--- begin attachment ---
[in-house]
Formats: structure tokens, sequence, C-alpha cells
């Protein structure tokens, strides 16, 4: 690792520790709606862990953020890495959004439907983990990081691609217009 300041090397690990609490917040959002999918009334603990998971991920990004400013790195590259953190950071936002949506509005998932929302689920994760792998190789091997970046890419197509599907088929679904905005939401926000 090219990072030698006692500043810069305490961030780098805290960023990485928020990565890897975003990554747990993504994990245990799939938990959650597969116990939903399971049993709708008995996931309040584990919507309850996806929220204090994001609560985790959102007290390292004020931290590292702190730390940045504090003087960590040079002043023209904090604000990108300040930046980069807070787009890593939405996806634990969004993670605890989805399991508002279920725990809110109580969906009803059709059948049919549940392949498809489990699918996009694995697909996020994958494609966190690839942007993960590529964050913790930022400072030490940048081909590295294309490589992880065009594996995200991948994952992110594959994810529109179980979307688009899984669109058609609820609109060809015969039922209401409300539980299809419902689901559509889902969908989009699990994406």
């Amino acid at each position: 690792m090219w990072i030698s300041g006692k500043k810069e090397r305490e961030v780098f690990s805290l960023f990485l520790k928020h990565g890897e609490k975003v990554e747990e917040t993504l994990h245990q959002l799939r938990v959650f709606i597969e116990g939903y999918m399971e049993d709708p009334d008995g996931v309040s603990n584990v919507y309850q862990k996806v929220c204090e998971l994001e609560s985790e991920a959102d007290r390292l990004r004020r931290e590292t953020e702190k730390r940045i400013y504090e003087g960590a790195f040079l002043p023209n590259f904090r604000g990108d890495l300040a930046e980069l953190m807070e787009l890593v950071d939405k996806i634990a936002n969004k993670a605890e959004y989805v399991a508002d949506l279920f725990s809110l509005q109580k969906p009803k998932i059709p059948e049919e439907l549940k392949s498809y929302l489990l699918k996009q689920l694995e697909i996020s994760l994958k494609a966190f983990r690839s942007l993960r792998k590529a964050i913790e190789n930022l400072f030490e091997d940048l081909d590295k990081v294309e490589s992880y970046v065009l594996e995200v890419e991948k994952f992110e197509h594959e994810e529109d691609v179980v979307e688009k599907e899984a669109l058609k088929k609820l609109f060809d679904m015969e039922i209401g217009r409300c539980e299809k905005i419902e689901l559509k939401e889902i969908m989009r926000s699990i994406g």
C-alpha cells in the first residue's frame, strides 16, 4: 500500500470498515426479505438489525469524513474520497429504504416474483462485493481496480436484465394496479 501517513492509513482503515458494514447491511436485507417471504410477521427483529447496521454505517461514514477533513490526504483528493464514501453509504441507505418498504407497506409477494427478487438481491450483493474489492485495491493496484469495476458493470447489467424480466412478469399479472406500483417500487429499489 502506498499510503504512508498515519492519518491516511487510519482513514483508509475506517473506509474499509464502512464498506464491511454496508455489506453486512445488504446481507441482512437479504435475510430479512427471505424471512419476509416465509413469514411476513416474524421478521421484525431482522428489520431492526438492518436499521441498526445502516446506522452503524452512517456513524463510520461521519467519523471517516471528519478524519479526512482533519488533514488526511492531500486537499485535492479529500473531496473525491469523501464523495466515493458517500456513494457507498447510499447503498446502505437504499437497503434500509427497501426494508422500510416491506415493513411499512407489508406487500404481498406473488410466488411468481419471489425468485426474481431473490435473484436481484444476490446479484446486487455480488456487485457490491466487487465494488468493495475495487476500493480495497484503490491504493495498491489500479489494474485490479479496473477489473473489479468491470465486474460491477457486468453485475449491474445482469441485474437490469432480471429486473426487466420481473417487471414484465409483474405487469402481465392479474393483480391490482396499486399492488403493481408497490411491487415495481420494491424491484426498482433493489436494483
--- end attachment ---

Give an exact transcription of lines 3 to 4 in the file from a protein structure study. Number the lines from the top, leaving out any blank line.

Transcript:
């Protein structure tokens, strides 16, 4: 690792520790709606862990953020890495959004439907983990990081691609217009 300041090397690990609490917040959002999918009334603990998971991920990004400013790195590259953190950071936002949506509005998932929302689920994760792998190789091997970046890419197509599907088929679904905005939401926000 090219990072030698006692500043810069305490961030780098805290960023990485928020990565890897975003990554747990993504994990245990799939938990959650597969116990939903399971049993709708008995996931309040584990919507309850996806929220204090994001609560985790959102007290390292004020931290590292702190730390940045504090003087960590040079002043023209904090604000990108300040930046980069807070787009890593939405996806634990969004993670605890989805399991508002279920725990809110109580969906009803059709059948049919549940392949498809489990699918996009694995697909996020994958494609966190690839942007993960590529964050913790930022400072030490940048081909590295294309490589992880065009594996995200991948994952992110594959994810529109179980979307688009899984669109058609609820609109060809015969039922209401409300539980299809419902689901559509889902969908989009699990994406």
């Amino acid at each position: 690792m090219w990072i030698s300041g006692k500043k810069e090397r305490e961030v780098f690990s805290l960023f990485l520790k928020h990565g890897e609490k975003v990554e747990e917040t993504l994990h245990q959002l799939r938990v959650f709606i597969e116990g939903y999918m399971e049993d709708p009334d008995g996931v309040s603990n584990v919507y309850q862990k996806v929220c204090e998971l994001e609560s985790e991920a959102d007290r390292l990004r004020r931290e590292t953020e702190k730390r940045i400013y504090e003087g960590a790195f040079l002043p023209n590259f904090r604000g990108d890495l300040a930046e980069l953190m807070e787009l890593v950071d939405k996806i634990a936002n969004k993670a605890e959004y989805v399991a508002d949506l279920f725990s809110l509005q109580k969906p009803k998932i059709p059948e049919e439907l549940k392949s498809y929302l489990l699918k996009q689920l694995e697909i996020s994760l994958k494609a966190f983990r690839s942007l993960r792998k590529a964050i913790e190789n930022l400072f030490e091997d940048l081909d590295k990081v294309e490589s992880y970046v065009l594996e995200v890419e991948k994952f992110e197509h594959e994810e529109d691609v179980v979307e688009k599907e899984a669109l058609k088929k609820l609109f060809d679904m015969e039922i209401g217009r409300c539980e299809k905005i419902e689901l559509k939401e889902i969908m989009r926000s699990i994406g």